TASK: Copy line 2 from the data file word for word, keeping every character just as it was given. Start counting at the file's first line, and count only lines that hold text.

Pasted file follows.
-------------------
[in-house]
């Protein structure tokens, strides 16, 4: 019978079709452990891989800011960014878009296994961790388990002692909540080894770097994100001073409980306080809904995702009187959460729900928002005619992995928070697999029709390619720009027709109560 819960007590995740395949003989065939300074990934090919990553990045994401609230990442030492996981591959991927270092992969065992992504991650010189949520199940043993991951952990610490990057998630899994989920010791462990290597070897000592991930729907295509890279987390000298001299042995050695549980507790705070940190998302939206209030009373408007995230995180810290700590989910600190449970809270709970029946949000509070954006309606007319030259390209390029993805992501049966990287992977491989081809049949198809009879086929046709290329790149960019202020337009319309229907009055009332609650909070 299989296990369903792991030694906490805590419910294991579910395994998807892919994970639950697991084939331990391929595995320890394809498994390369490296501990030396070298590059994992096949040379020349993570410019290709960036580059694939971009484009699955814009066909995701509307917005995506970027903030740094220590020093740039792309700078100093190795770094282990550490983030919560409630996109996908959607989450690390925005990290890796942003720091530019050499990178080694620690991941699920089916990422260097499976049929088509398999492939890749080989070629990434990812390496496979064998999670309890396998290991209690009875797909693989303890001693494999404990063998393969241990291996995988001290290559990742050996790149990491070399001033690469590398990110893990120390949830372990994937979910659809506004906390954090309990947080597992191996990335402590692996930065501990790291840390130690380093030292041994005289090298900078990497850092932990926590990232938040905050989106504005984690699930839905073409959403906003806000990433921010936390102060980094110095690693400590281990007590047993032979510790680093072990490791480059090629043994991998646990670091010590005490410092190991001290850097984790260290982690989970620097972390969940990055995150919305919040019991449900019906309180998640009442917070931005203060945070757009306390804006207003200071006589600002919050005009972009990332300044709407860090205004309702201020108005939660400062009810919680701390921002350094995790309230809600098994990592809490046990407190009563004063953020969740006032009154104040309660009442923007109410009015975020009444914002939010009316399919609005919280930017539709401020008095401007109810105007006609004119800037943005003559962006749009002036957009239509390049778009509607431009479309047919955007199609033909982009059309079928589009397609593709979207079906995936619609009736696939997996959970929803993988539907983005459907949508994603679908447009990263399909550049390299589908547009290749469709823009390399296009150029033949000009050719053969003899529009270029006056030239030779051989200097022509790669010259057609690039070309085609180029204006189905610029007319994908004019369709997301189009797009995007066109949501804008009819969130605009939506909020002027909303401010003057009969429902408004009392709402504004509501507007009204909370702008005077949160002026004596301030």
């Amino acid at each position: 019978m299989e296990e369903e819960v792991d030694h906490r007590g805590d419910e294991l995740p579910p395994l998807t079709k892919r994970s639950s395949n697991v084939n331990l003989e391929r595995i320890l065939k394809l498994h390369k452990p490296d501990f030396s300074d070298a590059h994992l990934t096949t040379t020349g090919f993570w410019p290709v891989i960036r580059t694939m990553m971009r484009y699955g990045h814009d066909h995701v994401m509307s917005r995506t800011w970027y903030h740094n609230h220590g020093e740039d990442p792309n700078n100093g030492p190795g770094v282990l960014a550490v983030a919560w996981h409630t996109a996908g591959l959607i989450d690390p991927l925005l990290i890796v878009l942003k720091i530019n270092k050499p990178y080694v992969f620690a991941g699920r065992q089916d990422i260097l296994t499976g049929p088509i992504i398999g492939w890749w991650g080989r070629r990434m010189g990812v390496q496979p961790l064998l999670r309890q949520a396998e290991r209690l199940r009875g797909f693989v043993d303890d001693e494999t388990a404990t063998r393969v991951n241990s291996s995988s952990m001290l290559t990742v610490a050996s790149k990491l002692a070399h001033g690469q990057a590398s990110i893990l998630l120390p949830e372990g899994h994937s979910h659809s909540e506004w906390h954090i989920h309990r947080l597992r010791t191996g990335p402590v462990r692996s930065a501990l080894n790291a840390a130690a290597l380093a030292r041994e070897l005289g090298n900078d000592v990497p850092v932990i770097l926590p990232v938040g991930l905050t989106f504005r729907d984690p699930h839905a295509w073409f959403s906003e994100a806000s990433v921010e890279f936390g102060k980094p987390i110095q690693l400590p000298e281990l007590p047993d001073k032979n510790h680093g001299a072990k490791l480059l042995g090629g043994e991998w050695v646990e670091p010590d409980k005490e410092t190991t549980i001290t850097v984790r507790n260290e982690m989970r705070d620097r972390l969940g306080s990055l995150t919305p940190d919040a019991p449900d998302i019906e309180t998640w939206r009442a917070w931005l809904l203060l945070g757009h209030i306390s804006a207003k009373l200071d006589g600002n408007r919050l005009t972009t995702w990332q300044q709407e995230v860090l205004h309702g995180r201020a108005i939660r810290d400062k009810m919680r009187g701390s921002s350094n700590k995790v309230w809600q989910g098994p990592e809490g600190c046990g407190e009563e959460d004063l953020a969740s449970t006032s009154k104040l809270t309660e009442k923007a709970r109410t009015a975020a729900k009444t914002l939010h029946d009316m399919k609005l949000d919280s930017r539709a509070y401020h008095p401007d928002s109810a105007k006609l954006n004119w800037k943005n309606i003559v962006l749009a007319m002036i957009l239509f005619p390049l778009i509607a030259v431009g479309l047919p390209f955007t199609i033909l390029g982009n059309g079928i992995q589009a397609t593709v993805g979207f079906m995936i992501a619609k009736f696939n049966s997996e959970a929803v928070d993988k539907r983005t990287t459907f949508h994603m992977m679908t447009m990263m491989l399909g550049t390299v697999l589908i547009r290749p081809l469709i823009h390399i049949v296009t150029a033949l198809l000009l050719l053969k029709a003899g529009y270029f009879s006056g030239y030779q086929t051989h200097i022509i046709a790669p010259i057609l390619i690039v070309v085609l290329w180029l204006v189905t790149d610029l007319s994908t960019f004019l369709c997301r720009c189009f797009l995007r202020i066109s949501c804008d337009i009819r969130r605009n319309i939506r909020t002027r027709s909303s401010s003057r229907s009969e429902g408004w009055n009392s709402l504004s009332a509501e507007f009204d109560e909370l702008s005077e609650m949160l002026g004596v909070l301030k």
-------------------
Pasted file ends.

């Protein structure tokens, strides 16, 4: 019978079709452990891989800011960014878009296994961790388990002692909540080894770097994100001073409980306080809904995702009187959460729900928002005619992995928070697999029709390619720009027709109560 819960007590995740395949003989065939300074990934090919990553990045994401609230990442030492996981591959991927270092992969065992992504991650010189949520199940043993991951952990610490990057998630899994989920010791462990290597070897000592991930729907295509890279987390000298001299042995050695549980507790705070940190998302939206209030009373408007995230995180810290700590989910600190449970809270709970029946949000509070954006309606007319030259390209390029993805992501049966990287992977491989081809049949198809009879086929046709290329790149960019202020337009319309229907009055009332609650909070 299989296990369903792991030694906490805590419910294991579910395994998807892919994970639950697991084939331990391929595995320890394809498994390369490296501990030396070298590059994992096949040379020349993570410019290709960036580059694939971009484009699955814009066909995701509307917005995506970027903030740094220590020093740039792309700078100093190795770094282990550490983030919560409630996109996908959607989450690390925005990290890796942003720091530019050499990178080694620690991941699920089916990422260097499976049929088509398999492939890749080989070629990434990812390496496979064998999670309890396998290991209690009875797909693989303890001693494999404990063998393969241990291996995988001290290559990742050996790149990491070399001033690469590398990110893990120390949830372990994937979910659809506004906390954090309990947080597992191996990335402590692996930065501990790291840390130690380093030292041994005289090298900078990497850092932990926590990232938040905050989106504005984690699930839905073409959403906003806000990433921010936390102060980094110095690693400590281990007590047993032979510790680093072990490791480059090629043994991998646990670091010590005490410092190991001290850097984790260290982690989970620097972390969940990055995150919305919040019991449900019906309180998640009442917070931005203060945070757009306390804006207003200071006589600002919050005009972009990332300044709407860090205004309702201020108005939660400062009810919680701390921002350094995790309230809600098994990592809490046990407190009563004063953020969740006032009154104040309660009442923007109410009015975020009444914002939010009316399919609005919280930017539709401020008095401007109810105007006609004119800037943005003559962006749009002036957009239509390049778009509607431009479309047919955007199609033909982009059309079928589009397609593709979207079906995936619609009736696939997996959970929803993988539907983005459907949508994603679908447009990263399909550049390299589908547009290749469709823009390399296009150029033949000009050719053969003899529009270029006056030239030779051989200097022509790669010259057609690039070309085609180029204006189905610029007319994908004019369709997301189009797009995007066109949501804008009819969130605009939506909020002027909303401010003057009969429902408004009392709402504004509501507007009204909370702008005077949160002026004596301030």